Kari Zimmerman portrait

Kari Zimmerman

Assistant Professor
Degree
PhD, Latin American History
Stanford University, 2009
Office
JRC 410
Phone
651-962-5707

Dr. Zimmerman received her Ph.D. in Latin American History from Stanford University in 2010 and also holds a Masters in Latin American Studies from the University of California, Los Angeles. She is currently revising her book manuscript Women of Independent Means: Female Entrepreneurs and Property Owners in Rio de Janeiro, 1869-1904. Her research and teaching areas include Modern Latin America with a particular emphasis on Brazil, social and economic history of Brazil, African slavery in the Americas, and women and gender in the Atlantic World.

 

Summer 2018 Courses

Summer 2018 Courses
Course - Section Title Days Time Location
HIST 112 - W01 Hist Mod World Since 1550 M - W - - - - 1730 - 2130 MCH 111

Days of Week:

M - W - - - -

Time of Day:

1730 - 2130

Location:

MCH 111

Course Registration Number:

30522 (View in ClassFinder)

Credit Hours:

4 Credit Hours

Instructor:

Kari E. Zimmerman

The Modern World Since 1550 surveys the sixteenth century European foundation and expansion throughout the world down to the end of the twentieth century. The course examines the resulting breakthroughs in communication and cultural exchanges between Western civilization and the Middle East, Asia, Africa, and Latin America. Emphasis is placed on the emergence of an interdependent global civilization. This course fulfills the Historical Studies requirement in the core curriculum.

Schedule Details

Location Time Day(s)

Fall 2018 Courses

Fall 2018 Courses
Course - Section Title Days Time Location
HIST 112 - W05 Hist Mod World Since 1550 - T - R - - - 0955 - 1135 MHC 211

Days of Week:

- T - R - - -

Time of Day:

0955 - 1135

Location:

MHC 211

Course Registration Number:

42579 (View in ClassFinder)

Credit Hours:

4 Credit Hours

Instructor:

Kari E. Zimmerman

The Modern World Since 1550 surveys the sixteenth century European foundation and expansion throughout the world down to the end of the twentieth century. The course examines the resulting breakthroughs in communication and cultural exchanges between Western civilization and the Middle East, Asia, Africa, and Latin America. Emphasis is placed on the emergence of an interdependent global civilization. This course fulfills the Historical Studies requirement in the core curriculum.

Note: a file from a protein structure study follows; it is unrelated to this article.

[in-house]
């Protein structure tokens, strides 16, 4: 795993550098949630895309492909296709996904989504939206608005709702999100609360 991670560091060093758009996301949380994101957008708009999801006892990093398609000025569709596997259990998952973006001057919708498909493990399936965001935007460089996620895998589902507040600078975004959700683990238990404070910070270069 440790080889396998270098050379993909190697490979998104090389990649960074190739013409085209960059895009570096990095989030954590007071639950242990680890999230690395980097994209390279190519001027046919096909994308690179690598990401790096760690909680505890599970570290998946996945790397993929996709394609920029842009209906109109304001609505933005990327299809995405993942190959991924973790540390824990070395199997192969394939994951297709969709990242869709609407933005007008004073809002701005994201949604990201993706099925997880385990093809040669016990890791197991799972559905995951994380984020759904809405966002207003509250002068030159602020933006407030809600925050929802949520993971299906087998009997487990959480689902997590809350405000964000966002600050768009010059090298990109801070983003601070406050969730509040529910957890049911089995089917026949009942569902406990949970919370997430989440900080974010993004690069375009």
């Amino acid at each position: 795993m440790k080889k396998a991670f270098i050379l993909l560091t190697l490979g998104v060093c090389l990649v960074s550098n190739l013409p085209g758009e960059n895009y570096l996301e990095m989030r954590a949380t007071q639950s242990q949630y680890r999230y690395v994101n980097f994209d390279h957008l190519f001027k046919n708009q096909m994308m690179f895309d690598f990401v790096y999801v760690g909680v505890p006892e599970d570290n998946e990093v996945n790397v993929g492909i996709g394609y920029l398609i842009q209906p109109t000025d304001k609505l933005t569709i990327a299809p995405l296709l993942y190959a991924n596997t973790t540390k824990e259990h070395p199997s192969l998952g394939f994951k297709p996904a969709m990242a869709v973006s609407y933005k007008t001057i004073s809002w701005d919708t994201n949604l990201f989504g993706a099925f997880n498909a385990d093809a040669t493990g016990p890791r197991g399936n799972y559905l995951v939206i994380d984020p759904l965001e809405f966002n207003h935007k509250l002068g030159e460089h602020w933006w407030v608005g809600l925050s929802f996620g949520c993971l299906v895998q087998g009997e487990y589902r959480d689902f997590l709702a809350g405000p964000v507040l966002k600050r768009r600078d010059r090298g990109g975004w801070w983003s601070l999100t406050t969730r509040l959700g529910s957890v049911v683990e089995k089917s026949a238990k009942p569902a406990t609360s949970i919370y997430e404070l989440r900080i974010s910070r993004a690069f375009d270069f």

Schedule Details

Location Time Day(s)
HIST 112 - W06 Hist Mod World Since 1550 - T - R - - - 1330 - 1510 JRC 414

Days of Week:

- T - R - - -

Time of Day:

1330 - 1510

Location:

JRC 414

Course Registration Number:

42580 (View in ClassFinder)

Credit Hours:

4 Credit Hours

Instructor:

Kari E. Zimmerman

The Modern World Since 1550 surveys the sixteenth century European foundation and expansion throughout the world down to the end of the twentieth century. The course examines the resulting breakthroughs in communication and cultural exchanges between Western civilization and the Middle East, Asia, Africa, and Latin America. Emphasis is placed on the emergence of an interdependent global civilization. This course fulfills the Historical Studies requirement in the core curriculum.

Schedule Details

Location Time Day(s)
HIST 464 - D01 Rebellion in the Americas - T - R - - - 1525 - 1700 JRC 414

Days of Week:

- T - R - - -

Time of Day:

1525 - 1700

Location:

JRC 414

Course Registration Number:

42599 (View in ClassFinder)

Credit Hours:

4 Credit Hours

Instructor:

Kari E. Zimmerman

Capstone: Rebellion in the Americas This seminar examines the major interpretations of rebellion in the modern history of the Americas. Course readings and student work that culminations in an original research paper will engage in four fundamental questions: How have historical definitions of revolution and rebellion changed over time, and what explains those changes? What were the political, economic, and cultural forces that compelled ordinary people to rebel against their government and/or the status quo? Do key aspects of resistance transcend geographical boundaries as well as conceptual frameworks such as race, ethnicity, gender and class? How, in turn, have rebellions shaped the local and global societies in which they occurred?

Schedule Details

Location Time Day(s)

J-Term 2019 Courses

J-Term 2019 Courses
Course - Section Title Days Time Location